...to name a few.
The animation was featured in the Senior Art Ball on campus. :]
So much random crap. lol Okay, here we go.
The Intermediate Electronic Art course I took this past semester was all about exploring digital 2D animation options. We used Photoshop, After Effects, Flash, and combinations of the three.
I was already familiar with animating in Photoshop and Flash, so those came pretty easily to me. After Effects took a bit to get used to, but it literally is almost just like Photoshop. Same filters, layers, and everything...very cool. For our midterm project, we had to animate a collage kind of work. And prof wanted us to sync it to music...her music...everyone did the same damn music. And after hearing this a million times over in critique, you go kinda crazy.
Yes it had to be random as hell, and filled with action. :v I did some frame-by-frame illustration, there was some nested animation which was a new thing for me, I created those Zelda fairy and rupee gifs in photoshop, of course there are some animated gifs in there I brought in from online, but most everything's mine. Including that pretty sakura background. :3 Don't ask about the plane creature...that was a separate assignment we had to incorporate that I kinda hated. And yes, that's me dancing at the beginning.
I wanted to include rockin' Mario, but couldn't find a good place. >.<
Next, we have one that was animated solely in After Effects, although I used Photoshop to comprise the graphics. It's called "Impossible Space" because the assignment was to create a world with impossible dynamics, and animate it as though we were going through it. There were some pretty creative ideas, like a world on the palm of someone's hand, and abstract worlds within a lake reflection and such.
So, I had a surface city under the ocean where pencils grew and planets and planes flew. lol Then I take you up into space where the fishies are, and you eventually find out you're in a cosmic fish bowl within a marble in an abyss of nothing. xD How's that for impossible...
Those fish were a blast to animate, though...stagnant images put to motion by means of the puppet tool. Pretty neat thing.
All stock images were free for use.
And last, but not least...the stop motion animation.
Yes, the type of animation where you take a million photos and put them together to create a motion picture. I only took 400+, but it was still a hassle.
The semester before this last one...when I found out how horrid my workload was going to be, I went to Ms. R and asked her what I could start on over winter break to alleviate the burden a bit during the semester. The only thing I could really work on was the stop motion, and get a head start with the photo taking...which...does take quite a while. So, that would explain the Christmas theme.
However, this also had to have a sensible concept behind it, and I tried many ideas before Ms. R would let me settle on one. By that point, break was almost over, so I had to rush. -_- Stop motion is generally choppy, but this one is extra choppy due to rushiness. You've been warned.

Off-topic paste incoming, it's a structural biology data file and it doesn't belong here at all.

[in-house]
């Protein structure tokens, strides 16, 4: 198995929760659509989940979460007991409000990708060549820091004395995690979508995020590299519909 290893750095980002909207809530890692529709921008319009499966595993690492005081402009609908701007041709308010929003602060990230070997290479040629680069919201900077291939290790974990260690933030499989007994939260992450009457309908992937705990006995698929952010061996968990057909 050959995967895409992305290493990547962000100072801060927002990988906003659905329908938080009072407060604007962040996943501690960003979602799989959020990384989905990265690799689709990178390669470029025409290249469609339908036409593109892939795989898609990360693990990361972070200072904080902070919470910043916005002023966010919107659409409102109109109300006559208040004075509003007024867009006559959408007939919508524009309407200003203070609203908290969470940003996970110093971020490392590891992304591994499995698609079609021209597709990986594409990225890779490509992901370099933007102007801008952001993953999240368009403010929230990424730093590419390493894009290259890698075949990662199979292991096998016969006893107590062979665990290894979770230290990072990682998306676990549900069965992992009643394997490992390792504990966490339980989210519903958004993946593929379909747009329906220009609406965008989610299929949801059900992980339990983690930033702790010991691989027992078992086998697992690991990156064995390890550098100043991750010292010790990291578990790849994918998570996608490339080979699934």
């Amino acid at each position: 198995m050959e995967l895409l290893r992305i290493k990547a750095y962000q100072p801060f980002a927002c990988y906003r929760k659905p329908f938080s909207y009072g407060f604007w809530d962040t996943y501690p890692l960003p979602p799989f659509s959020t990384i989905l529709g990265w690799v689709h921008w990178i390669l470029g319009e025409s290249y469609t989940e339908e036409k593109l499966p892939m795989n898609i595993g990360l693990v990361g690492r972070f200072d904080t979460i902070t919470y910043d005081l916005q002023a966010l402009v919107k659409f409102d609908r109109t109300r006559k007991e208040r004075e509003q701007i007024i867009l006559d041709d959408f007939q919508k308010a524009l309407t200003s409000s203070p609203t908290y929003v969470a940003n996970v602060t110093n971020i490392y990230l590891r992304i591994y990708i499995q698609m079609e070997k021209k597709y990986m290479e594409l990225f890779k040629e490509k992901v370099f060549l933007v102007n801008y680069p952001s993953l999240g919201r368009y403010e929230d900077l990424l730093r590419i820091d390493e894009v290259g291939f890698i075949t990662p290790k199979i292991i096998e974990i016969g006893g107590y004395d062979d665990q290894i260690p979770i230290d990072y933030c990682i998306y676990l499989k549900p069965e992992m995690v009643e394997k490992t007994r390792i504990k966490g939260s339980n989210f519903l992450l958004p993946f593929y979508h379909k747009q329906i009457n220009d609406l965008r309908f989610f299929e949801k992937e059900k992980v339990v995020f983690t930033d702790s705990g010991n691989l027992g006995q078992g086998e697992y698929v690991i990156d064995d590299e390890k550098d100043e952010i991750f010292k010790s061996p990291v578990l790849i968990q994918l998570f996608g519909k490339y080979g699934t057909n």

We've had these translucent M&M Christmas light covers since before I can remember. When I was little, I used to make them go on little adventures around the Christmas tree and interact with ornaments. Funnest thing ever for a kid. :] But I got the idea to bring that to life again in this project. In case the ideas wasn't clear, the little red dude is visiting ornaments that symbolize significant moments or things in my life throughout the ages. Hence...Memory Tree.
Animating the project came with all KINDS of problems. This was a bunch of photos...not video. So, I couldn't put a filter over top of it to edit lighting or anything. I had to take all 400+ photos into photoshop and put them through an automator action. but when they saved again...for some reason they were all out of order. I have no idea why. Simple folder arrangement wasn't working. Cue the Mac's Finder automator. Messed everything up even more for some inexplicable reason. It took me hours to separate all the scenes into folders, rename them, and put them in order manually. Then, After Effects wasn't importing the images correctly, files kept going missing during import. Had to rename some again. Then it was going too fast and it took be a few days to find a way to slow the frame rate. By that point, I'd had it...and really don't care that there's a slight pause after every 10 frames. = | I don't know why it does that, but any slower would be WAY too choppy, and faster doesn't give you a good idea of what's going on. -__- Dude. If I EVER do this again, it better not be when I have to rush things.
But, that's it for now. We're pretty much up to date on my class animations. If I find some obscure exercise animation I wanna share, that'll go up another time. :]